In her paintings, New York artist Joanne Greenbaum merges the traditional vocabulary of abstract painting (graphic-painting, expressive-constructive, hard-soft, light-dark, front-back, etc.) into new, unusual visual experiences in a refreshingly undogmatic and playful way. She generates images that balance the formal opposites in a momentary trance-like state of suspension. At the same time, her paintings confidently invite the viewer to a processual exploration of an anarchically proliferating pictorial world that seems potentially inexhaustible in its astonishing capacity for self-transformation and self-renewal.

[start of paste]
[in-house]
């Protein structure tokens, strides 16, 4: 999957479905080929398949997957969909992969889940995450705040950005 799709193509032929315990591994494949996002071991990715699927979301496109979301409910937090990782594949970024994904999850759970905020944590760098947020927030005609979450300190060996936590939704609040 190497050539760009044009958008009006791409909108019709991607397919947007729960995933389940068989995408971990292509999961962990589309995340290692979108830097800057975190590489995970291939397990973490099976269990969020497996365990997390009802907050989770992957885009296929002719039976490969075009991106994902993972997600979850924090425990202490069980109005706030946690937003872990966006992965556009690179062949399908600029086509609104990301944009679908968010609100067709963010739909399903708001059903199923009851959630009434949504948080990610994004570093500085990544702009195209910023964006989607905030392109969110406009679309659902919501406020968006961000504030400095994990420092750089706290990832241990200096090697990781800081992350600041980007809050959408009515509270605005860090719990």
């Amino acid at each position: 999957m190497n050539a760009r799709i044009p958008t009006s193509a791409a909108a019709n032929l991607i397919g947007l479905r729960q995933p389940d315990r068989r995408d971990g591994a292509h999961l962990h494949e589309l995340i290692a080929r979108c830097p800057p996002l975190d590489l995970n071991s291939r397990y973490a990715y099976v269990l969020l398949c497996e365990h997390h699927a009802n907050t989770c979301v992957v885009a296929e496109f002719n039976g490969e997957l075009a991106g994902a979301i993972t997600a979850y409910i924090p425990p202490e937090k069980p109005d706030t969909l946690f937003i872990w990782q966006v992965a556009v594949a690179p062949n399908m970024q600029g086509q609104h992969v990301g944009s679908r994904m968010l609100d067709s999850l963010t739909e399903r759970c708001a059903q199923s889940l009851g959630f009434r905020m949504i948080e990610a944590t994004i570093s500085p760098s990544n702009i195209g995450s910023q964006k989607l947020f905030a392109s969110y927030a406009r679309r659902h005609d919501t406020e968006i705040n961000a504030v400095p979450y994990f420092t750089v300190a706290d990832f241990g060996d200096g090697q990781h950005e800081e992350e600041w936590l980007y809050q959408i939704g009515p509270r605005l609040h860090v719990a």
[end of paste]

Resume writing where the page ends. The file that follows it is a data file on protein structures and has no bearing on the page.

It is no coincidence that Greenbaum's paintings always remind one of large drawings. Greenbaum is a tireless draftswoman. Not a day goes by without her writing down spontaneous ideas in a sketchbook that she always carries with her.
The works on paper, however, represent a different type of drawing. They are independent, pictorial drawings with which Greenbaum explores the development potential of her visual language, mostly in serial arrangements.